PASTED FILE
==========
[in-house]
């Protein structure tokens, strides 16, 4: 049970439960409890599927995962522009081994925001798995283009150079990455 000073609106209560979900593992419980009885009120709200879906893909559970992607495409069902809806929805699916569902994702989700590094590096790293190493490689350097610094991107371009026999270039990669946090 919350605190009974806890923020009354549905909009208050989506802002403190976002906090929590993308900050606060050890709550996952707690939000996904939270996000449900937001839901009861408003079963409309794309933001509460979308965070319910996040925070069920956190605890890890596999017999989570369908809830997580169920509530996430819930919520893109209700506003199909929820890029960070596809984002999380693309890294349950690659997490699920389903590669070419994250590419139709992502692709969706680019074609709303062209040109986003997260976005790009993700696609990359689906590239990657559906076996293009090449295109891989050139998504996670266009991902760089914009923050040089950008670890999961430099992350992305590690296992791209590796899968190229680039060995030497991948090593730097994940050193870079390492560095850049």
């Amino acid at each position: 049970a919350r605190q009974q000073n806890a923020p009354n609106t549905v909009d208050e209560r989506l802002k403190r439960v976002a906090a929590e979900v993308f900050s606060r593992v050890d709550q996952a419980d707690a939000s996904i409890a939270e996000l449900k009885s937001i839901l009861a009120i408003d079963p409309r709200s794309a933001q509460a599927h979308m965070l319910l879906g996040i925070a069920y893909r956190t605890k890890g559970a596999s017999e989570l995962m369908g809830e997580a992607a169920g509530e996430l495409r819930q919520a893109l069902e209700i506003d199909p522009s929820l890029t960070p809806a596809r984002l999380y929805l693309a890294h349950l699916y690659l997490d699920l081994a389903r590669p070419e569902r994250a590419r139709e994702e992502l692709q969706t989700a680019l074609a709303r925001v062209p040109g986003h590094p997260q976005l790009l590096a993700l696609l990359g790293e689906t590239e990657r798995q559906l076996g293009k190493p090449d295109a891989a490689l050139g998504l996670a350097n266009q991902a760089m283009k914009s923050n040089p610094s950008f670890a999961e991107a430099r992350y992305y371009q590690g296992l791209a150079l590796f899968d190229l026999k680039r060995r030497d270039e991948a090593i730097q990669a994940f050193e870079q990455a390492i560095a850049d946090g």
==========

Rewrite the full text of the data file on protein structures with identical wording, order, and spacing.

[in-house]
């Protein structure tokens, strides 16, 4: 049970439960409890599927995962522009081994925001798995283009150079990455 000073609106209560979900593992419980009885009120709200879906893909559970992607495409069902809806929805699916569902994702989700590094590096790293190493490689350097610094991107371009026999270039990669946090 919350605190009974806890923020009354549905909009208050989506802002403190976002906090929590993308900050606060050890709550996952707690939000996904939270996000449900937001839901009861408003079963409309794309933001509460979308965070319910996040925070069920956190605890890890596999017999989570369908809830997580169920509530996430819930919520893109209700506003199909929820890029960070596809984002999380693309890294349950690659997490699920389903590669070419994250590419139709992502692709969706680019074609709303062209040109986003997260976005790009993700696609990359689906590239990657559906076996293009090449295109891989050139998504996670266009991902760089914009923050040089950008670890999961430099992350992305590690296992791209590796899968190229680039060995030497991948090593730097994940050193870079390492560095850049």
């Amino acid at each position: 049970a919350r605190q009974q000073n806890a923020p009354n609106t549905v909009d208050e209560r989506l802002k403190r439960v976002a906090a929590e979900v993308f900050s606060r593992v050890d709550q996952a419980d707690a939000s996904i409890a939270e996000l449900k009885s937001i839901l009861a009120i408003d079963p409309r709200s794309a933001q509460a599927h979308m965070l319910l879906g996040i925070a069920y893909r956190t605890k890890g559970a596999s017999e989570l995962m369908g809830e997580a992607a169920g509530e996430l495409r819930q919520a893109l069902e209700i506003d199909p522009s929820l890029t960070p809806a596809r984002l999380y929805l693309a890294h349950l699916y690659l997490d699920l081994a389903r590669p070419e569902r994250a590419r139709e994702e992502l692709q969706t989700a680019l074609a709303r925001v062209p040109g986003h590094p997260q976005l790009l590096a993700l696609l990359g790293e689906t590239e990657r798995q559906l076996g293009k190493p090449d295109a891989a490689l050139g998504l996670a350097n266009q991902a760089m283009k914009s923050n040089p610094s950008f670890a999961e991107a430099r992350y992305y371009q590690g296992l791209a150079l590796f899968d190229l026999k680039r060995r030497d270039e991948a090593i730097q990669a994940f050193e870079q990455a390492i560095a850049d946090g």